High BMI at Start of Advanced RCC Systemic Therapy Ups Survival Odds

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In a study of patients starting first-line systemic therapy for advanced renal cell carcinoma, patients with a low BMI were twice as likely to die as those with a high BMI.
In a study of patients starting first-line systemic therapy for advanced renal cell carcinoma, patients with a low BMI were twice as likely to die as those with a high BMI.

Patients with a higher body mass index (BMI) at the start of systemic treatment for advanced renal cell carcinoma (RCC) have a greater likelihood of survival, according to investigators.

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The findings is from an analysis of data from 606 patients with advanced RCC in a prospective German cohort who were initiating systemic first-line treatment. Peter J. Goebell, MD, of University Hospital Erlangen in Erlangen, Germany, and colleagues stratified patients into low (148 patients), medium (251 patients), and high BMI (207 patients) groups (less than 24, 24–28, and more than 28 kg/m2, respectively). The median overall survival in these groups was 10.9, 17.9, and 24.5, months, respectively, the investigators reported online ahead of print in Urologic Oncology.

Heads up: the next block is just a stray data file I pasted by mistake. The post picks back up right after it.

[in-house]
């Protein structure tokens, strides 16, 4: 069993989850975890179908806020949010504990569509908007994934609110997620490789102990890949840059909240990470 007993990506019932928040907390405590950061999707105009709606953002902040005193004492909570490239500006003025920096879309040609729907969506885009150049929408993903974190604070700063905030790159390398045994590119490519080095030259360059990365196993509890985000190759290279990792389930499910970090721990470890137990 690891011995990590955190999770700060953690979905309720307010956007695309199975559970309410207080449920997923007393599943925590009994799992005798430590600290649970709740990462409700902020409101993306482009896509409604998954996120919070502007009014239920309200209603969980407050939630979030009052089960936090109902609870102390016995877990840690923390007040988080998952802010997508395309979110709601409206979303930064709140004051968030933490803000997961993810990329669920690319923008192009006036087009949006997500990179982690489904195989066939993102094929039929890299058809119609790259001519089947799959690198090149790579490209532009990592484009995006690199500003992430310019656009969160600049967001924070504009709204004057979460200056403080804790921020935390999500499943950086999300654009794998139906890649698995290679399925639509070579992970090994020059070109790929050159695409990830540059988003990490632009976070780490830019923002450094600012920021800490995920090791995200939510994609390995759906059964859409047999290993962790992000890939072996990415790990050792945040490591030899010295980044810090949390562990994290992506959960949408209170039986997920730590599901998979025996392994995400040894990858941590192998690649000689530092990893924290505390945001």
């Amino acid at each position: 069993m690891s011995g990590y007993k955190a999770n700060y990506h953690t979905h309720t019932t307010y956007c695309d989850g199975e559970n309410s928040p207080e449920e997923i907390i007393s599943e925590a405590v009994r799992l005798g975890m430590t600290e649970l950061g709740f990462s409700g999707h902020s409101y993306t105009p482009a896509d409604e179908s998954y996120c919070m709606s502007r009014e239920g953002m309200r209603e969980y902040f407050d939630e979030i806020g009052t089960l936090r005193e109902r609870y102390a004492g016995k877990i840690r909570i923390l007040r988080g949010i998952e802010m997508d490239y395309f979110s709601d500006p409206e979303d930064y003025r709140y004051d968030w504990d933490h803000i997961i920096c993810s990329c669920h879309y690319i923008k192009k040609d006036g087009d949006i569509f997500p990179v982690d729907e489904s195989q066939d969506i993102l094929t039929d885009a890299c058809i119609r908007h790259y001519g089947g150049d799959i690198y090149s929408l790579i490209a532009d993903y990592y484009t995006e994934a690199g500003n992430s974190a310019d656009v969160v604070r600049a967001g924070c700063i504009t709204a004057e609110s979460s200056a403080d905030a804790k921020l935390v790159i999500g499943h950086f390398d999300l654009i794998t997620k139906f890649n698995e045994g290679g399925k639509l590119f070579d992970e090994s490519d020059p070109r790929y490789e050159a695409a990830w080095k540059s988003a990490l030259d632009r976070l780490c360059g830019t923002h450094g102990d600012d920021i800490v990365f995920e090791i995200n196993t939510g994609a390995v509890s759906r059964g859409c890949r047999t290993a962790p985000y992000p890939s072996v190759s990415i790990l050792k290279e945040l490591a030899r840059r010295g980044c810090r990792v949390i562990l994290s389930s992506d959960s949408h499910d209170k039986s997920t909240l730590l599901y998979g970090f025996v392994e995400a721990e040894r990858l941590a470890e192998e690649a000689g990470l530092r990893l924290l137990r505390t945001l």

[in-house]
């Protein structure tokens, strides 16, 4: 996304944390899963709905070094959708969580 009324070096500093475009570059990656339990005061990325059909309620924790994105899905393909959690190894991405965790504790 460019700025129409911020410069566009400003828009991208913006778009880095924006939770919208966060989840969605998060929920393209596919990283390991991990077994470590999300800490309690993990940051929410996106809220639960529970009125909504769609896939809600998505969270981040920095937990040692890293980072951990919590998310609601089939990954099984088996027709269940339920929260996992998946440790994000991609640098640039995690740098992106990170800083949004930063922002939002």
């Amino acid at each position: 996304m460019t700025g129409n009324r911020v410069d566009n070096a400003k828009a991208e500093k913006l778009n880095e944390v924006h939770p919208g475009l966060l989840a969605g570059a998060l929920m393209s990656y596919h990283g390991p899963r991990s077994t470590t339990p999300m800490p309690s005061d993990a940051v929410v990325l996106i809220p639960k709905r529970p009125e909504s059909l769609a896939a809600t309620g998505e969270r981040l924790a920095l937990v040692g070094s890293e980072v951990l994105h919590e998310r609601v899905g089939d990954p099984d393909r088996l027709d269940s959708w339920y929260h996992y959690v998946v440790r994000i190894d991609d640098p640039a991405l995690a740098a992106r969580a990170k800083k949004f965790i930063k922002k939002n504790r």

Compared with a high BMI, a low BMI was associated with a significant 2-fold greater risk of death, and a medium BMI was associated with a significant 1.4-fold greater risk of death, independent of known predictors such as Memorial Sloan Kettering Cancer Center score, according to Dr Goebell and his colleagues.

Women made up 29.7% of the study population, which had a mean age of 68.2 years. The mean BMI in the low, medium, and high BMI groups was 21.7, 25.9, and 32 kg/m2, respectively.

Reference

Goebell PJ, Muller L, Hubner A, et al. Body mass index as independent predictor of overall survival in patients with advanced renal cell carcinoma at start of systemic treatment—Analyses from the German clinical RCC-Registry. Urol Oncol. 2018; published online ahead of print.

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